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Dec 29, 2022

Linux Kernel — task_struct

As stated in my previous writeup about processes ( https://medium.com/@boutnaru/linux-processes-part-1-introduction-283f5b5b4197 ) every operating system has a data structure that represents a “process object” (generally called PCB — Process Control Block). By the way, “task_struct” is the PCB in Linux (it is also the TCB, meaning the Thread Control Block). As an example, a diagram that shows two processes opening the same file and the relationship between the two different “task_strcut” structures is shown below.

Overall, we can say that “task_struct” holds the data an operating system needs about a specific process. Among those data elements are: credentials ,priority, PID (process ID), PPID (parent process ID), list of open resources, memory space range information, namespace information ( https://medium.com/system-weakness/linux-namespaces-part-1-dcee9c40fb68 ), kprobes instances ( https://medium.com/@boutnaru/linux-instrumentation-part-2-kprobes-b089092c4cff ) and more.

Moreover, If you want to go over all of data elements I suggest going through the definition of “task_strcut” as part of the Linux source code — https://elixir.bootlin.com/linux/v6.2-rc1/source/include/linux/sched.h#L737 . Also, fun fact is that in kernel 6.2-rc1 “task_strcut” is referenced in 1398 files ( https://elixir.bootlin.com/linux/v6.2-rc1/A/ident/task_struct ).

Lastly, familiarity with “task_struct” can help a lot with tracing and debugging tasks as shown in the online book “Dynamic Tracing with DTrace & SystemTap” ( https://myaut.github.io/dtrace-stap-book/kernel/proc.html ). Also, it is very handy when working with bpftrace. For example sudo bpftrace -e ‘kfunc:hrtimer_wakeup { printf(“%s:%d\n”,curtask->comm,curtask->pid); }’, which prints the pid and the process name of all processes calling the kernel function hrtimer_wakeup ( https://medium.com/@boutnaru/the-linux-process-journey-pid-0-swapper-7868d1131316 ).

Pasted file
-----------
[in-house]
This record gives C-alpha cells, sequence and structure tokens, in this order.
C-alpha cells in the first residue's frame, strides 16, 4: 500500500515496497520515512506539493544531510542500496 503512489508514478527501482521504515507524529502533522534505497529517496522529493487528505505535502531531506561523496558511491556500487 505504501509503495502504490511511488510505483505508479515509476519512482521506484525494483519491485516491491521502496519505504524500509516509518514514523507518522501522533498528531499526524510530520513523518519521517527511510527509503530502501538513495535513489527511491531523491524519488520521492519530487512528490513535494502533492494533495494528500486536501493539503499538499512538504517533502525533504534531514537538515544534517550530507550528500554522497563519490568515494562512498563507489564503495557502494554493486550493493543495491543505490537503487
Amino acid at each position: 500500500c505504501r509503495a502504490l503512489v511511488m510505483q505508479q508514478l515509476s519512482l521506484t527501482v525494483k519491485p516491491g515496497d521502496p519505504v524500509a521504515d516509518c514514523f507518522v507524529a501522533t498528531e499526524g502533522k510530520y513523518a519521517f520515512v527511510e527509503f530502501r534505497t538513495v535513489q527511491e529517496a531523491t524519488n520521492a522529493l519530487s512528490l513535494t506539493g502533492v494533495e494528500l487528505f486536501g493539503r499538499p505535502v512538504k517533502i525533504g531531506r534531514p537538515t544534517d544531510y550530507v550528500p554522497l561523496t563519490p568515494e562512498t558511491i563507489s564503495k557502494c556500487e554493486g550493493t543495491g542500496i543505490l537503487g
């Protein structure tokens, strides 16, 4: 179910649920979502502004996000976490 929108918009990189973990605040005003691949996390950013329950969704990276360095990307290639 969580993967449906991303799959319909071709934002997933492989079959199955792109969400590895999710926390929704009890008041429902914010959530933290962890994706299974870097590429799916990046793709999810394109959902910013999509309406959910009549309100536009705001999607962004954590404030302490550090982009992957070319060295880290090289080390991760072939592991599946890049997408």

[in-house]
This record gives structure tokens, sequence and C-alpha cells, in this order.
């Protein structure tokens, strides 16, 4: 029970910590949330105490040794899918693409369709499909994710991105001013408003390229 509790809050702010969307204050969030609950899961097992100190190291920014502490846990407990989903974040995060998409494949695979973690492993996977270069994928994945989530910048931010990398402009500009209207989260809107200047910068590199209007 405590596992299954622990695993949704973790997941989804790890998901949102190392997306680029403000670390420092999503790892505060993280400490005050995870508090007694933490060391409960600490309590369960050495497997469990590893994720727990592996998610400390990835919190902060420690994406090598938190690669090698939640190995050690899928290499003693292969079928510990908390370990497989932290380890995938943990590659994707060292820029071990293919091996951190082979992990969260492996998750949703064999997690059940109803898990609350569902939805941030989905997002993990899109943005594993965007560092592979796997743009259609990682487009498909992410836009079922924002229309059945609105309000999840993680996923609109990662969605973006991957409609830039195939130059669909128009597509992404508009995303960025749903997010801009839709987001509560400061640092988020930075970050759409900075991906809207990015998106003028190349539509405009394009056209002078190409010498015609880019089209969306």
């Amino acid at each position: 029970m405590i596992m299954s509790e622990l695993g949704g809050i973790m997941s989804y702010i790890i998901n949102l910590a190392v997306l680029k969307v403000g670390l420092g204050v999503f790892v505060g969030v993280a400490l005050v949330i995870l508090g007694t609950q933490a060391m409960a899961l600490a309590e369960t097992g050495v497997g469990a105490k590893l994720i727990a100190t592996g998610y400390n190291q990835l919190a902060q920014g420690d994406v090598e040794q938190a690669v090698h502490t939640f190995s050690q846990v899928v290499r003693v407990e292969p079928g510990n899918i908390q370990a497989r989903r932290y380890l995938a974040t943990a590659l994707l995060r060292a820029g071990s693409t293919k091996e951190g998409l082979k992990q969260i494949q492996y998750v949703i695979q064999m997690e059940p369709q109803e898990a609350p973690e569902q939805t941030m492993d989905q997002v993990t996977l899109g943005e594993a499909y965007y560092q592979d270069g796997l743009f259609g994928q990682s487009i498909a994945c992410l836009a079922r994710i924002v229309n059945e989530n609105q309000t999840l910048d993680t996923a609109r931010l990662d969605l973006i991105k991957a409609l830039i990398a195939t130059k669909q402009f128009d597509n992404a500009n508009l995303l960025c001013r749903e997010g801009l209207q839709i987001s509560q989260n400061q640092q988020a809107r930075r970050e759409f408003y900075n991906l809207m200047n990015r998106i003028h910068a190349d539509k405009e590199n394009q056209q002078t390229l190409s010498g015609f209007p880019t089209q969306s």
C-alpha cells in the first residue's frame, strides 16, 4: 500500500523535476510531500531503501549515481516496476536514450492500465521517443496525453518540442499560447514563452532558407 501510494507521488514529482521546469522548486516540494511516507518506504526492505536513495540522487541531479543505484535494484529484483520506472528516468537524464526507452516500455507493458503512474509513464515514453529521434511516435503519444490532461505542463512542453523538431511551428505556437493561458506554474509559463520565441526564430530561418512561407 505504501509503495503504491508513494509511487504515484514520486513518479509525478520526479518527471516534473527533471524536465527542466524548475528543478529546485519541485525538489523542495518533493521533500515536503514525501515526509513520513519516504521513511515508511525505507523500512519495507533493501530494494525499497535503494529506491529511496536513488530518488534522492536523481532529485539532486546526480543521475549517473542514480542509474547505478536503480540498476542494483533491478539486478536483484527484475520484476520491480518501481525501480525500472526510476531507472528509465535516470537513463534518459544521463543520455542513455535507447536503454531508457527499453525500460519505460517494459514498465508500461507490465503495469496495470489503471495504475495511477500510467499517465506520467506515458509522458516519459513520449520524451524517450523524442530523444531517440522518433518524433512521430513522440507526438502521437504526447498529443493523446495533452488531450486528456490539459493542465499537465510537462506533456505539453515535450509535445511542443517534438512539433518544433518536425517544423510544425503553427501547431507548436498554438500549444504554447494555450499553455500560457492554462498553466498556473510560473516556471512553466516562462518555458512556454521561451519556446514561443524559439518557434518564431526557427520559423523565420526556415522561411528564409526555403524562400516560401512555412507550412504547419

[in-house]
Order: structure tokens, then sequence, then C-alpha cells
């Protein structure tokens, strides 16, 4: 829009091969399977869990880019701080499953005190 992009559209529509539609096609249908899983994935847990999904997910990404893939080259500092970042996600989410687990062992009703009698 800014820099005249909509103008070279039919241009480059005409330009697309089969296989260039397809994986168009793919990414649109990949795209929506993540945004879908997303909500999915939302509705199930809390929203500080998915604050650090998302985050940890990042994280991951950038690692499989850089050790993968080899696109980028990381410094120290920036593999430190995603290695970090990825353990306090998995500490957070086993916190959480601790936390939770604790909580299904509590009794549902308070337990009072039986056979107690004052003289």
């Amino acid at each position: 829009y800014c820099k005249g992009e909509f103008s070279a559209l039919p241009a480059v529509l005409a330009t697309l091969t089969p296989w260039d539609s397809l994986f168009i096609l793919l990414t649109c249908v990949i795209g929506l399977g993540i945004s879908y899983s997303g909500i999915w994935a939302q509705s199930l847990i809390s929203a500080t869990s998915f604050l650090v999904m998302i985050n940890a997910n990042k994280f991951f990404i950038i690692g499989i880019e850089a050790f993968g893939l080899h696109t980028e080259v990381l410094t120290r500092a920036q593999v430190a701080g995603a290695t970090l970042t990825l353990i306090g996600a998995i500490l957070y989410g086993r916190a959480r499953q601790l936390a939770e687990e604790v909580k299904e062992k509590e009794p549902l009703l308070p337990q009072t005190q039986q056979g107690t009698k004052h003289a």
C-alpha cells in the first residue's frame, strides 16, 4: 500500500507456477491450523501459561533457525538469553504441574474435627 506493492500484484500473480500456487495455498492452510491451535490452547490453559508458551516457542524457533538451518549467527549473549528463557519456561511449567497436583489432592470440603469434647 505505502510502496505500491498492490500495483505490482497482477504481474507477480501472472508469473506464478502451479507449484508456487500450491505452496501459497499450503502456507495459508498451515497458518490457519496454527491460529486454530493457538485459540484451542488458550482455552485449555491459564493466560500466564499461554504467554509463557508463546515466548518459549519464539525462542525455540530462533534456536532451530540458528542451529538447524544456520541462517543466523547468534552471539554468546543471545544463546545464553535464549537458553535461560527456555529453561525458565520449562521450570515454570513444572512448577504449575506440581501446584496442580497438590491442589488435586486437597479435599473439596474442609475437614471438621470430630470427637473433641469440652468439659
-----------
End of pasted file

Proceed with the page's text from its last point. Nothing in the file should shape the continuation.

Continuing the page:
See you in my next writeup ;-)

You can follow me on twitter — @boutnaru ( https://twitter.com/boutnaru ).

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Find start time of a process given PID

task_struct elixir

So I am stuck with this problem. I have to create a Loadable Kernel Module and implement a system call which returns the start time of a process given in PID. Please help me with this. Thanks

' src=

Ok, so first things first: you're in kernel land - you should basically never rely on usermode programs when you're in the kernel, and shouldn't rely on the VFS since you can directly interact with the underlying data instead of passing through the filesystem layer(s). In this case (as others have pointed out), this data is available in /proc/<pid>/stat and others, so let's see how those sources get the data:

In the source for the procfs subsystem ( https://elixir.bootlin.com/linux/v5.0.9/source/fs/proc ), we find the do_task_stat function ( https://elixir.bootlin.com/linux/v5.0.9/source/fs/proc/array.c#L430 ) which handles the VFS read to /proc/<pid>/stat . Inside of this, there's a line with convenient variable names ( https://elixir.bootlin.com/linux/v5.0.9/source/fs/proc/array.c#L536 ):

As you can see, the real_start_time is a field in the task struct. A bit of background since it sounds like you're just getting started: the task_struct structure ( https://elixir.bootlin.com/linux/v5.0.9/source/include/linux/sched.h#L592 ) is the core kernel structure that represents a single "task" the kernel should schedule (normally thought of as a "thread" in userland). This holds basically all of the data the kernel has about a task (or at least has pointers to just about everything associated with the task), so it makes sense that the field would be in there.

Now, the next question is: how can we get a task_struct* from an int pid . Looking through the source for the PID-related functions ( https://elixir.bootlin.com/linux/v5.0.9/source/kernel/pid.c ), there's a number of methods that would be useful depending on the namespace you want to get the PID from. Another quick aside: Linux has the idea of different namespaces for a few types of things the kernel handles (PIDs, network, IPC, etc.). In certain situations (e.g. containers) new namespaces are created, and processes are created within that namespace context. These namespaces are completely independent of other namespaces, so PID 1 in a container (i.e. in a non-init PID namespace) may not be PID 1 on the host (i.e. in the init PID namespace). PIDs within a namespace are referred to as VPIDs (Virtual Process IDs).

Hope that gives you some insight.

Thank you so much 👍🏻

I'm not a programmer, so i'm not sure the exact calls needed for your purposes, but the information you're looking for is available in /proc, specifically /proc/[PID]/stat and /proc/uptime

/proc/[pid]/stat Status information about the process. This is used by ps(1). It is defined in /usr/src/linux/fs/proc/array.c. ... ... starttime %llu (was %lu before Linux 2.6) The time in jiffies the process started after system boot.

starttime is field 22 in /proc/[pid]/stat

$ awk '{print $22}' /proc/[pid]/stat

Jiffies is probably 100 ($ getconf CLK_TCK / sysconf(_SC_CLK_TCK); ) so divide the starttime by that for the total seconds that the process was started after boot, which can be found in /proc/uptime

/proc/uptime This file contains two numbers: the uptime of the system (seconds), and the amount of time spent in idle process (seconds).